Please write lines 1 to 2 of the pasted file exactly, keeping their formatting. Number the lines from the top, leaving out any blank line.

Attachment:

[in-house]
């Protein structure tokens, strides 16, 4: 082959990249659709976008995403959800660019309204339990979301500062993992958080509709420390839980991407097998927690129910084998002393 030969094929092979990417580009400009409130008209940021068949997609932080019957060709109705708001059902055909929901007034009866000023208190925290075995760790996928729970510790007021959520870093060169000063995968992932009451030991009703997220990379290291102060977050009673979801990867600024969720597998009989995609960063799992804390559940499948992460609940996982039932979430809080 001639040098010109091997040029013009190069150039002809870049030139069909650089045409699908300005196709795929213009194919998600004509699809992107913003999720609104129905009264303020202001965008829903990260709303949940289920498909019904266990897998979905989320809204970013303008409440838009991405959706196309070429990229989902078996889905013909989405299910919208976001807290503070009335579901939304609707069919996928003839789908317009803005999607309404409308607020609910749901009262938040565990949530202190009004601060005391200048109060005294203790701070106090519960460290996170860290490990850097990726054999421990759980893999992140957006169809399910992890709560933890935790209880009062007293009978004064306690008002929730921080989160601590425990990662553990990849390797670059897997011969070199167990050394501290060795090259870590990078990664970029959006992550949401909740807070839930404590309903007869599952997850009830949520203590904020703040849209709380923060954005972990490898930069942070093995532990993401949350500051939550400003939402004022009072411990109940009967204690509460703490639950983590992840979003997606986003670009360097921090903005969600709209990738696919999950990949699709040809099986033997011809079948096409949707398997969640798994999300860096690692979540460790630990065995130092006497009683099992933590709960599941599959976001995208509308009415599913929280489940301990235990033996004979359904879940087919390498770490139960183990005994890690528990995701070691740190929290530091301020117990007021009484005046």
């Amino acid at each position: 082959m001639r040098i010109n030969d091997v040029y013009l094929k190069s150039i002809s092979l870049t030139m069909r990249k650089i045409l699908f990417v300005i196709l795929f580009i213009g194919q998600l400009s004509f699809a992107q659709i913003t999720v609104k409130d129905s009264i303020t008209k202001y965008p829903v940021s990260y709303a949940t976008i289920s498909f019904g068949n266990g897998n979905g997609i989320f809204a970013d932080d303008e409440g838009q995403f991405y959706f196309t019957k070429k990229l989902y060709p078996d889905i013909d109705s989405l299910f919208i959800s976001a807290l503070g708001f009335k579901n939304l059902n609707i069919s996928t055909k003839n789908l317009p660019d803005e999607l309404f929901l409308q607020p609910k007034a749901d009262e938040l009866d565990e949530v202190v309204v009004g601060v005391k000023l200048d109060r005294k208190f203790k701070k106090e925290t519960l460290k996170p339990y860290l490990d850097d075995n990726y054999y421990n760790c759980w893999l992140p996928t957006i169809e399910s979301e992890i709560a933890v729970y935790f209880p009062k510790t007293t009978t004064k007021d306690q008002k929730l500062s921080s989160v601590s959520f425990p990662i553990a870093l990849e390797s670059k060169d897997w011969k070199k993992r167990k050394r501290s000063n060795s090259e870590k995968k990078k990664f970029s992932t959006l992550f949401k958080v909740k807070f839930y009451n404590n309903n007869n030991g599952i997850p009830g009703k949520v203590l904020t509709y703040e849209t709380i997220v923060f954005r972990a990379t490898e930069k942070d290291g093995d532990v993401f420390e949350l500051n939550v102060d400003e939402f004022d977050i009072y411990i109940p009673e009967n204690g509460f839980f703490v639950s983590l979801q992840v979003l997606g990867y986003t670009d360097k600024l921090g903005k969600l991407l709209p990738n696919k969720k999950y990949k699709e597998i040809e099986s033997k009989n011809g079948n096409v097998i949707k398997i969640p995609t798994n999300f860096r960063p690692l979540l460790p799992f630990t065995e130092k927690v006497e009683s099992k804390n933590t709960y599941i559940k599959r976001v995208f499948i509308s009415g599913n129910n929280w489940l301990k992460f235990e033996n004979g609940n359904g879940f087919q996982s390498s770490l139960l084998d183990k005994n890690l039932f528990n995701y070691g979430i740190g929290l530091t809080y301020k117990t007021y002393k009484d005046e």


[in-house]
């Protein structure tokens, strides 16, 4: 082959990249659709976008995403959800660019309204339990979301500062993992958080509709420390839980991407097998927690129910084998002393 030969094929092979990417580009400009409130008209940021068949997609932080019957060709109705708001059902055909929901007034009866000023208190925290075995760790996928729970510790007021959520870093060169000063995968992932009451030991009703997220990379290291102060977050009673979801990867600024969720597998009989995609960063799992804390559940499948992460609940996982039932979430809080 001639040098010109091997040029013009190069150039002809870049030139069909650089045409699908300005196709795929213009194919998600004509699809992107913003999720609104129905009264303020202001965008829903990260709303949940289920498909019904266990897998979905989320809204970013303008409440838009991405959706196309070429990229989902078996889905013909989405299910919208976001807290503070009335579901939304609707069919996928003839789908317009803005999607309404409308607020609910749901009262938040565990949530202190009004601060005391200048109060005294203790701070106090519960460290996170860290490990850097990726054999421990759980893999992140957006169809399910992890709560933890935790209880009062007293009978004064306690008002929730921080989160601590425990990662553990990849390797670059897997011969070199167990050394501290060795090259870590990078990664970029959006992550949401909740807070839930404590309903007869599952997850009830949520203590904020703040849209709380923060954005972990490898930069942070093995532990993401949350500051939550400003939402004022009072411990109940009967204690509460703490639950983590992840979003997606986003670009360097921090903005969600709209990738696919999950990949699709040809099986033997011809079948096409949707398997969640798994999300860096690692979540460790630990065995130092006497009683099992933590709960599941599959976001995208509308009415599913929280489940301990235990033996004979359904879940087919390498770490139960183990005994890690528990995701070691740190929290530091301020117990007021009484005046």